• finish endpoint The URL the client must send the request to start the SAML authentication.
  • finish endpoint parameter The URL parameter that detects flow completion.

Add the SAML2AuthActivity to the Android Manifest before using SAML2 this way. SAML2AuthActivity shows a WebView whenever browser-based authentication is required.

Use the SAPCookieManager, since the cookies received by the WebView are used in the native HTTP communication as well.

This code illustrates how to use the CommonAuthFlowsConfigurator to configure the manager to process the SAML2 flow.

The WebView appears repeatedly even when authentication is done correctly by the end user. This may be because the cookies used during authentication are incorrect, which in turn causes the conversation flow to be restarted repeatedly until the maximum number of restarts is reached. To troubleshoot this, and other issues, turn on the DEBUG log level and use an HTTP traffic logging tool such as Fiddler to capture the network data exchanged (including cookies).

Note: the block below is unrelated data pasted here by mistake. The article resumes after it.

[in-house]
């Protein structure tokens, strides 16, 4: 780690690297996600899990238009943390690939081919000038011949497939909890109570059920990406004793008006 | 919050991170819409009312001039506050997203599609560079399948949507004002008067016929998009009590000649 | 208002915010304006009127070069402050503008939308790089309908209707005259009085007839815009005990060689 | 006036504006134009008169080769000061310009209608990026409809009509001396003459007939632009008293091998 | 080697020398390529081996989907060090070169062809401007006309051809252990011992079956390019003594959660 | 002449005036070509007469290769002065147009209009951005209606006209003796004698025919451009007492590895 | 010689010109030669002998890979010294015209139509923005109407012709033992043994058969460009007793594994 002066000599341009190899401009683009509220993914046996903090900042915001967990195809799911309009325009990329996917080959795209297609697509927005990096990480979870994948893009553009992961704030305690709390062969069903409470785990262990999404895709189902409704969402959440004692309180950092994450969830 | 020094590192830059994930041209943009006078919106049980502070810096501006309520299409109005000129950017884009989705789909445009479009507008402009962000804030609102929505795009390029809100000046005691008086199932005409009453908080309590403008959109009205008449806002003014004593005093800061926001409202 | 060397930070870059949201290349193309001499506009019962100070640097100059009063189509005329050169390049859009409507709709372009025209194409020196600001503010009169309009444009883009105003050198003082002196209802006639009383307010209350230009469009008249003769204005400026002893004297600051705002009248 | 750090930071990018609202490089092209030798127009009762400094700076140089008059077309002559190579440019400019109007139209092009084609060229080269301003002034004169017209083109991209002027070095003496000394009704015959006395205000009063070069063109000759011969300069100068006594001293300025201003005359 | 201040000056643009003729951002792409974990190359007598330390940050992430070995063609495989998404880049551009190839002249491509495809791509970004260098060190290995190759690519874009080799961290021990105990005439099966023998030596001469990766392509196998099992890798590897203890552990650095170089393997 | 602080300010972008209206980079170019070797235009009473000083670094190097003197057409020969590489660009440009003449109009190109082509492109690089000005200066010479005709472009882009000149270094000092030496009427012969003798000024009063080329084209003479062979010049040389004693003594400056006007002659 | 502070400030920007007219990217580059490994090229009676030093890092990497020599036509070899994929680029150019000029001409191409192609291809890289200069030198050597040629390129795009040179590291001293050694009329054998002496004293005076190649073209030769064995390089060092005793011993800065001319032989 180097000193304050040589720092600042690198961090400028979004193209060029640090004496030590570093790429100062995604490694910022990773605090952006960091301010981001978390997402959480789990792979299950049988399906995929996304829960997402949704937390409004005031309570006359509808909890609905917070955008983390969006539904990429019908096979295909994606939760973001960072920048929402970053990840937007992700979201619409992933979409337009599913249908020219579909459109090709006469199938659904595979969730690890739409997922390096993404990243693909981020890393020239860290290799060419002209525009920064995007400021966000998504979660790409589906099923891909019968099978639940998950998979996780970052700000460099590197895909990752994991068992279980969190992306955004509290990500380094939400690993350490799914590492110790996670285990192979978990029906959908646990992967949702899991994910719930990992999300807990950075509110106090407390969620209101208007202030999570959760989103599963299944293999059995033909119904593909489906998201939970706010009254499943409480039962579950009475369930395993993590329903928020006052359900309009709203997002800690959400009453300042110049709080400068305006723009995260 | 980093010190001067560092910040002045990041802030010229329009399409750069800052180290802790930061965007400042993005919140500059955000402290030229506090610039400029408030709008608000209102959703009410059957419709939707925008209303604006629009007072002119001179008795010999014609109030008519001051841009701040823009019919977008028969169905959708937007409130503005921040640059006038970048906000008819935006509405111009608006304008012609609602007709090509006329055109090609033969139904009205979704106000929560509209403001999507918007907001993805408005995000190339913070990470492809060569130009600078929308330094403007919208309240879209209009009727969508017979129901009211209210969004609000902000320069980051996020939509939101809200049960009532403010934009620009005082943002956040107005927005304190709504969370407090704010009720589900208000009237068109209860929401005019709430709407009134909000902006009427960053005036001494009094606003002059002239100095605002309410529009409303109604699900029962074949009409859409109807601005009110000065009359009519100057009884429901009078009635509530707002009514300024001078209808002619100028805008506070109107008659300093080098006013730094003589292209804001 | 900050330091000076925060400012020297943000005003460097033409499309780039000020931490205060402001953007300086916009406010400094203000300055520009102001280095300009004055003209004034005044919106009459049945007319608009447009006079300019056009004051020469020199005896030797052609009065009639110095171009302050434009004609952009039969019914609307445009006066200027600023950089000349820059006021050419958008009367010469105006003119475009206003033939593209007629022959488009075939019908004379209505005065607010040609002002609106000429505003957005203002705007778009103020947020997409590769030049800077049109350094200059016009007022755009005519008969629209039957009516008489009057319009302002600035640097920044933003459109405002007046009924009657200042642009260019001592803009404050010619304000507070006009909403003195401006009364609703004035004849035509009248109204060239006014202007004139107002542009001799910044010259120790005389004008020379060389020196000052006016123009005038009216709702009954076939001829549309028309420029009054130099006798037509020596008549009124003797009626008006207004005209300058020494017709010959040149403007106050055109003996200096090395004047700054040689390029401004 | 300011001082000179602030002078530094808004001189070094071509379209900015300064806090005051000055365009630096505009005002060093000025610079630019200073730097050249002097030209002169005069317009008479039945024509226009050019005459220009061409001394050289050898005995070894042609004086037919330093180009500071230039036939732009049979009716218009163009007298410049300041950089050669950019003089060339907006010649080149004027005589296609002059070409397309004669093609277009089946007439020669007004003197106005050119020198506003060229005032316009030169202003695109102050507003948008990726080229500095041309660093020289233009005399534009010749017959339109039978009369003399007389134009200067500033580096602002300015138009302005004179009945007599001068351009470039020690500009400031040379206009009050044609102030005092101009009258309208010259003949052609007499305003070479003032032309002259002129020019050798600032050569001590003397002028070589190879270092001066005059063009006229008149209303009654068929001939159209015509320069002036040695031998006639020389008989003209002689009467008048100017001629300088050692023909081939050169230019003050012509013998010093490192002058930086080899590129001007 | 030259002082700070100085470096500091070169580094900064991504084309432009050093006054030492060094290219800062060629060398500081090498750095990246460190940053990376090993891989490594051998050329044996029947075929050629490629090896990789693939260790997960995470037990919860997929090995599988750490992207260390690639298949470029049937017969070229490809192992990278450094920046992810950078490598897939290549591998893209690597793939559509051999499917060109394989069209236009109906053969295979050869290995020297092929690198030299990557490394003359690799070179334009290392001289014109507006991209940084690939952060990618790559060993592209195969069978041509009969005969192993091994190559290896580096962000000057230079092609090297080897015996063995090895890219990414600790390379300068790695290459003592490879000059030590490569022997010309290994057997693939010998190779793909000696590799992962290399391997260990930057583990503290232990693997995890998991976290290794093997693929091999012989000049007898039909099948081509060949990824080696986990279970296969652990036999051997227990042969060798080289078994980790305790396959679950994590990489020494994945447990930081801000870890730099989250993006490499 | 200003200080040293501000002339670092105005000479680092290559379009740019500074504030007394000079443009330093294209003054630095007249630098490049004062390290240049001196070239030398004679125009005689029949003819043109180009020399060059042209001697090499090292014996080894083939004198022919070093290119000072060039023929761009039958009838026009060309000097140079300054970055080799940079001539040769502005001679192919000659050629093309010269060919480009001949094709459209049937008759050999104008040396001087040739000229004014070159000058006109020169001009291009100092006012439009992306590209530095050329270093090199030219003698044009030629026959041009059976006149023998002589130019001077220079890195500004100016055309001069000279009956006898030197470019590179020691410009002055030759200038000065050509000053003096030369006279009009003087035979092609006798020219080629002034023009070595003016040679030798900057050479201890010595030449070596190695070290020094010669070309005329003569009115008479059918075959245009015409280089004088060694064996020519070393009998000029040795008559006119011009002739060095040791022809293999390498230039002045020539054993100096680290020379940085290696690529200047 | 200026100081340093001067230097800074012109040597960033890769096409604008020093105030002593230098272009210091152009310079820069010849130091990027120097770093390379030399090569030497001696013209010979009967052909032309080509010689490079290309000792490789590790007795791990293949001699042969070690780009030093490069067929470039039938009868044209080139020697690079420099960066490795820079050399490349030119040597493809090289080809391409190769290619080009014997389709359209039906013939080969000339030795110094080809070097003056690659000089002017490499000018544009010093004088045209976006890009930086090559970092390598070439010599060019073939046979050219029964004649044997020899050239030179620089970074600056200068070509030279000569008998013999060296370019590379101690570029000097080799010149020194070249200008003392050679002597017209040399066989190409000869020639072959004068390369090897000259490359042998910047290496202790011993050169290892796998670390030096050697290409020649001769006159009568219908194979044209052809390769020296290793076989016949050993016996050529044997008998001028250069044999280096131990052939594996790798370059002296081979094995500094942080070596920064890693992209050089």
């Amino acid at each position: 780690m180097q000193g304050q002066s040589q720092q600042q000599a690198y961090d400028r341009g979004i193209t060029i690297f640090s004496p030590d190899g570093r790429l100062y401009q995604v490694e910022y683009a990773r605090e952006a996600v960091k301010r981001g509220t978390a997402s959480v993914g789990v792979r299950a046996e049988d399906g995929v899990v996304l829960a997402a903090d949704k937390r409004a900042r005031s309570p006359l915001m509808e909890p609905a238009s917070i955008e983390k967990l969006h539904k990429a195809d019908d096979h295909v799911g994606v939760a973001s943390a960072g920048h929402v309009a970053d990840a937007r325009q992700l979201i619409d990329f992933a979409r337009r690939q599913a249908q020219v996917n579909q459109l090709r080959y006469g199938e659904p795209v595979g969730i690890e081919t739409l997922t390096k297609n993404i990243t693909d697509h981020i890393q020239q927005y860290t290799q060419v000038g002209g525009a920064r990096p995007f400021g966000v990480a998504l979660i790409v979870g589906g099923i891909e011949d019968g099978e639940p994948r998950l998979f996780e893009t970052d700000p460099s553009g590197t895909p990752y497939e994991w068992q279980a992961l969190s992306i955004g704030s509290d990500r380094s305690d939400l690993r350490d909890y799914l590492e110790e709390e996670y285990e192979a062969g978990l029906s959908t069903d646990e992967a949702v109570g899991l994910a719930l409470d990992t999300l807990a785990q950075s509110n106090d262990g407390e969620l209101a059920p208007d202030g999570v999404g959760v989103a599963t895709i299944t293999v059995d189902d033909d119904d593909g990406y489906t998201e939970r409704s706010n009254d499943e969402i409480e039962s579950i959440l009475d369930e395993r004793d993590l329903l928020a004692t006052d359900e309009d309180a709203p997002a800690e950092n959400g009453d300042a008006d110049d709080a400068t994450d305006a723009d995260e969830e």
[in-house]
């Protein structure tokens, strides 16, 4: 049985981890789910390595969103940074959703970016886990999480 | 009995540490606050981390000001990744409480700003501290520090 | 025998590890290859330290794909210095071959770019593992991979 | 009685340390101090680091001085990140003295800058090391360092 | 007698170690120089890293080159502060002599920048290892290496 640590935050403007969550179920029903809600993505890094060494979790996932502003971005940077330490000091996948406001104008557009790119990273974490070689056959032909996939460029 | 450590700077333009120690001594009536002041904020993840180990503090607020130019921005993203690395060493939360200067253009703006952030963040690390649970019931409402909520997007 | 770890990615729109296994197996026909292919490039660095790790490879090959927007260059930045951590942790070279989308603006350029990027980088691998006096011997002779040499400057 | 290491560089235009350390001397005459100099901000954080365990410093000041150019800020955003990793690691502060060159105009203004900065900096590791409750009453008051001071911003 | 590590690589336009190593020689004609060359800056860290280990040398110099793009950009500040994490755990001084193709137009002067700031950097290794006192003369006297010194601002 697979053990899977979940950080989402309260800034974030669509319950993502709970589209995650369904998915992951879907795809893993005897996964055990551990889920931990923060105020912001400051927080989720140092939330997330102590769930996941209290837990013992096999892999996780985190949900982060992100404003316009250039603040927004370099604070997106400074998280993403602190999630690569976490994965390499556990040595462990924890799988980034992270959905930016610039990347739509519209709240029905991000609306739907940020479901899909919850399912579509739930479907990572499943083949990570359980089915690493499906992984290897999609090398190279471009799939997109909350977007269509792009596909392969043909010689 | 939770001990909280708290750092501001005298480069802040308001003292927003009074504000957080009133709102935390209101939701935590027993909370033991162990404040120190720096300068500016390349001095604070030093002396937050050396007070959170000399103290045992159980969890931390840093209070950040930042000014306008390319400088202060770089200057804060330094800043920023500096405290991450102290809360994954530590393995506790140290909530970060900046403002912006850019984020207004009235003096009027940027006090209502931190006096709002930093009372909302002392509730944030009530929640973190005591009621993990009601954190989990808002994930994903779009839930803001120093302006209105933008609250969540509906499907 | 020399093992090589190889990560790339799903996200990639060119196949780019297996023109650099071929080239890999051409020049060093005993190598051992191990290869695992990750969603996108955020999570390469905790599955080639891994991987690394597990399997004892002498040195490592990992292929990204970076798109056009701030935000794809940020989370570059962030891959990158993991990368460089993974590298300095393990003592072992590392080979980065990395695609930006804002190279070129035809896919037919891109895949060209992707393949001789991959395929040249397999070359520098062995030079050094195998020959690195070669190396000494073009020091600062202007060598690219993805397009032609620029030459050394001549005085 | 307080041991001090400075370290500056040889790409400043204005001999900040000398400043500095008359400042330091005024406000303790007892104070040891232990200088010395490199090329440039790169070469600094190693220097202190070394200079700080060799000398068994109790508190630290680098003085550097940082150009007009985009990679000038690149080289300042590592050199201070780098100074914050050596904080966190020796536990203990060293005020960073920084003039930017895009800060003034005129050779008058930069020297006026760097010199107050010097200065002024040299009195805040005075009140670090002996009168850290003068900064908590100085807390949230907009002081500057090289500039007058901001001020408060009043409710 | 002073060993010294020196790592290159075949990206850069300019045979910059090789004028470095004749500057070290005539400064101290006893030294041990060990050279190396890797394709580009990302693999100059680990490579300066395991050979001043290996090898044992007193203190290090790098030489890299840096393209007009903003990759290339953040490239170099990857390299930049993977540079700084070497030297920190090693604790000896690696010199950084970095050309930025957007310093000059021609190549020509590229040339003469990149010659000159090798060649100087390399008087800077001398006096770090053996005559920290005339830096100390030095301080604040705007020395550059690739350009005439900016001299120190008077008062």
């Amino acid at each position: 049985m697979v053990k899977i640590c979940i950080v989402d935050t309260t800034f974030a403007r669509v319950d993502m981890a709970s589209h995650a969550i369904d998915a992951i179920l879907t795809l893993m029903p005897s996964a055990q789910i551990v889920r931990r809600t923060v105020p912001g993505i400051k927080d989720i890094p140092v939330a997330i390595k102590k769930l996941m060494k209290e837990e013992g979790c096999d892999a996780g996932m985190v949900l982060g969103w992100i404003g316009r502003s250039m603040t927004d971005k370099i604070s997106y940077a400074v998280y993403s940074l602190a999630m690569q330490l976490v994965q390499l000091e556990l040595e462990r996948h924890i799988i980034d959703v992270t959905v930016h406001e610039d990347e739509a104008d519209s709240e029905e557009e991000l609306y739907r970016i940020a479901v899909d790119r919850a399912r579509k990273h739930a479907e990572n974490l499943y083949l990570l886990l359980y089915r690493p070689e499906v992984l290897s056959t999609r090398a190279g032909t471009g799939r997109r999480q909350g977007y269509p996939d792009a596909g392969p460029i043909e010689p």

If more conversations are started in parallel,even using different HttpConversationManagers, which has one common finishEndpoint, the WebView appears only once and after a successful authentication, all initiated conversations continue simultaneously with their SAML flow.

One-Time Password (OTP) Flow